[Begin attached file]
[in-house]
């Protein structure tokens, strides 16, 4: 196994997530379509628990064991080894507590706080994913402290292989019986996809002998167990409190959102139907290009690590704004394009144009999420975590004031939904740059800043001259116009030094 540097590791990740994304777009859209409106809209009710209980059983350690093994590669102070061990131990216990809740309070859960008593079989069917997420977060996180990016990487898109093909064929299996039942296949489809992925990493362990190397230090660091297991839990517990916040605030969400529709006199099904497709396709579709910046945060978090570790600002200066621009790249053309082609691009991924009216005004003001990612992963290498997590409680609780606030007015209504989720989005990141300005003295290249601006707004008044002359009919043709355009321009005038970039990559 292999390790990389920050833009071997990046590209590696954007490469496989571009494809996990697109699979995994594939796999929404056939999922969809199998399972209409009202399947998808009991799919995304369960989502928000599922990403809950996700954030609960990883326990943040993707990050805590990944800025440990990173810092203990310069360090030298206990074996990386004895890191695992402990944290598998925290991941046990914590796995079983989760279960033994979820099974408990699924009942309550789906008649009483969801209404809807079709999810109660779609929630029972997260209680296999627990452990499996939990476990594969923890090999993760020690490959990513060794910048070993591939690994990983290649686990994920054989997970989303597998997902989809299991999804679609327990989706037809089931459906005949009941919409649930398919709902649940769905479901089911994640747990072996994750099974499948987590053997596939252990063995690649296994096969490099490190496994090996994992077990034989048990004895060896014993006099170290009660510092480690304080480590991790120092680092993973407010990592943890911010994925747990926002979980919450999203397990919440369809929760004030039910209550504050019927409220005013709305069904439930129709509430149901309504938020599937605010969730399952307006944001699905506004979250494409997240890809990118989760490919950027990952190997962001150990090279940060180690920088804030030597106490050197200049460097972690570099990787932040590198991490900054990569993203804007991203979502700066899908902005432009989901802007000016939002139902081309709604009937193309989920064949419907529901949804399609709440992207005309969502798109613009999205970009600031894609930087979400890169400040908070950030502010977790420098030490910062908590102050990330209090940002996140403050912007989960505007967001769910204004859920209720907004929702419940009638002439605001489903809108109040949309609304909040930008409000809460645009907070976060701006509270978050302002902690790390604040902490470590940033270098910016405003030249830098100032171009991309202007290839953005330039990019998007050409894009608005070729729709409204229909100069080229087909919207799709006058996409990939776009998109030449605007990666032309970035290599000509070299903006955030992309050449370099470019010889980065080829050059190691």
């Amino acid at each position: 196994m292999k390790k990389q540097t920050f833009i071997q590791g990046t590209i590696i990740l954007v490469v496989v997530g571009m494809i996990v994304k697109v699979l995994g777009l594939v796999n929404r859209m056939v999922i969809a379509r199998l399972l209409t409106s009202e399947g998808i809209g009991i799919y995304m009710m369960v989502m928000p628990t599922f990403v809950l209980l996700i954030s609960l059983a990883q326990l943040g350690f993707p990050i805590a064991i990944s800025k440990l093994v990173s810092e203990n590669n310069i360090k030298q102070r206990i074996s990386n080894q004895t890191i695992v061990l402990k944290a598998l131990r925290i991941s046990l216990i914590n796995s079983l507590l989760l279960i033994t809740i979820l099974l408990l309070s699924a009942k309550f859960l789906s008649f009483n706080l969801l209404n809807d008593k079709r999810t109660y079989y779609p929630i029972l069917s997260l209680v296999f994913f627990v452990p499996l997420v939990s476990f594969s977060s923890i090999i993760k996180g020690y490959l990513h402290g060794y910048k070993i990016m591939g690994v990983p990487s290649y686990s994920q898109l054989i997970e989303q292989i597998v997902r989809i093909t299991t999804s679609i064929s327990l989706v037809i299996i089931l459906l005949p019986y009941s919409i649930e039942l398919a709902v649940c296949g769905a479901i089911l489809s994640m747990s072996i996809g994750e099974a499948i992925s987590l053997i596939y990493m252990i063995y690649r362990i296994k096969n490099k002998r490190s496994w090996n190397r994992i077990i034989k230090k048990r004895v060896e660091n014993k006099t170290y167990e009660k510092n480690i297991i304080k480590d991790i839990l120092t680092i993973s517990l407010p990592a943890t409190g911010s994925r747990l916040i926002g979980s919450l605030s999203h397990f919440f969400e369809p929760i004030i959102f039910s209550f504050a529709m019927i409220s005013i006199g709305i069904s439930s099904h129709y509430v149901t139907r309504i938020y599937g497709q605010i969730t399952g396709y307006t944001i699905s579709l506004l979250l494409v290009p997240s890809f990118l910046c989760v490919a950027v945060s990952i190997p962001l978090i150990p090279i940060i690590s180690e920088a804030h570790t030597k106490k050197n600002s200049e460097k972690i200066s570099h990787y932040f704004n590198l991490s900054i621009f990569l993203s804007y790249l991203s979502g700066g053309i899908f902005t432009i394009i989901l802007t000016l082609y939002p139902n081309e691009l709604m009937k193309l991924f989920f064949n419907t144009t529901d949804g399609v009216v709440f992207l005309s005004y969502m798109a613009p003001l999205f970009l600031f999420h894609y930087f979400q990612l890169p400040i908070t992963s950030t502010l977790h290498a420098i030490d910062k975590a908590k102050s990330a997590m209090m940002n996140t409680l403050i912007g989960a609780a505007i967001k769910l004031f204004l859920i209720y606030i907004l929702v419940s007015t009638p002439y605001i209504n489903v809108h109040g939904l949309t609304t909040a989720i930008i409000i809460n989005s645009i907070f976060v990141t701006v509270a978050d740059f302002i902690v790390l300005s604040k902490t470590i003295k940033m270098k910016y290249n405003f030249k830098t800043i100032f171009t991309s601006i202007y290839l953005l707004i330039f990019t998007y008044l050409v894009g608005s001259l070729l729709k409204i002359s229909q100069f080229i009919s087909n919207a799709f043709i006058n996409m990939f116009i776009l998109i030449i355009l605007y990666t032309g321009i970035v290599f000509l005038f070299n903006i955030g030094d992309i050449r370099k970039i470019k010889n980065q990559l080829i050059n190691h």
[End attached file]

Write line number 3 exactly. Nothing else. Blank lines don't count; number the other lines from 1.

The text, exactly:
């Amino acid at each position: 196994m292999k390790k990389q540097t920050f833009i071997q590791g990046t590209i590696i990740l954007v490469v496989v997530g571009m494809i996990v994304k697109v699979l995994g777009l594939v796999n929404r859209m056939v999922i969809a379509r199998l399972l209409t409106s009202e399947g998808i809209g009991i799919y995304m009710m369960v989502m928000p628990t599922f990403v809950l209980l996700i954030s609960l059983a990883q326990l943040g350690f993707p990050i805590a064991i990944s800025k440990l093994v990173s810092e203990n590669n310069i360090k030298q102070r206990i074996s990386n080894q004895t890191i695992v061990l402990k944290a598998l131990r925290i991941s046990l216990i914590n796995s079983l507590l989760l279960i033994t809740i979820l099974l408990l309070s699924a009942k309550f859960l789906s008649f009483n706080l969801l209404n809807d008593k079709r999810t109660y079989y779609p929630i029972l069917s997260l209680v296999f994913f627990v452990p499996l997420v939990s476990f594969s977060s923890i090999i993760k996180g020690y490959l990513h402290g060794y910048k070993i990016m591939g690994v990983p990487s290649y686990s994920q898109l054989i997970e989303q292989i597998v997902r989809i093909t299991t999804s679609i064929s327990l989706v037809i299996i089931l459906l005949p019986y009941s919409i649930e039942l398919a709902v649940c296949g769905a479901i089911l489809s994640m747990s072996i996809g994750e099974a499948i992925s987590l053997i596939y990493m252990i063995y690649r362990i296994k096969n490099k002998r490190s496994w090996n190397r994992i077990i034989k230090k048990r004895v060896e660091n014993k006099t170290y167990e009660k510092n480690i297991i304080k480590d991790i839990l120092t680092i993973s517990l407010p990592a943890t409190g911010s994925r747990l916040i926002g979980s919450l605030s999203h397990f919440f969400e369809p929760i004030i959102f039910s209550f504050a529709m019927i409220s005013i006199g709305i069904s439930s099904h129709y509430v149901t139907r309504i938020y599937g497709q605010i969730t399952g396709y307006t944001i699905s579709l506004l979250l494409v290009p997240s890809f990118l910046c989760v490919a950027v945060s990952i190997p962001l978090i150990p090279i940060i690590s180690e920088a804030h570790t030597k106490k050197n600002s200049e460097k972690i200066s570099h990787y932040f704004n590198l991490s900054i621009f990569l993203s804007y790249l991203s979502g700066g053309i899908f902005t432009i394009i989901l802007t000016l082609y939002p139902n081309e691009l709604m009937k193309l991924f989920f064949n419907t144009t529901d949804g399609v009216v709440f992207l005309s005004y969502m798109a613009p003001l999205f970009l600031f999420h894609y930087f979400q990612l890169p400040i908070t992963s950030t502010l977790h290498a420098i030490d910062k975590a908590k102050s990330a997590m209090m940002n996140t409680l403050i912007g989960a609780a505007i967001k769910l004031f204004l859920i209720y606030i907004l929702v419940s007015t009638p002439y605001i209504n489903v809108h109040g939904l949309t609304t909040a989720i930008i409000i809460n989005s645009i907070f976060v990141t701006v509270a978050d740059f302002i902690v790390l300005s604040k902490t470590i003295k940033m270098k910016y290249n405003f030249k830098t800043i100032f171009t991309s601006i202007y290839l953005l707004i330039f990019t998007y008044l050409v894009g608005s001259l070729l729709k409204i002359s229909q100069f080229i009919s087909n919207a799709f043709i006058n996409m990939f116009i776009l998109i030449i355009l605007y990666t032309g321009i970035v290599f000509l005038f070299n903006i955030g030094d992309i050449r370099k970039i470019k010889n980065q990559l080829i050059n190691h």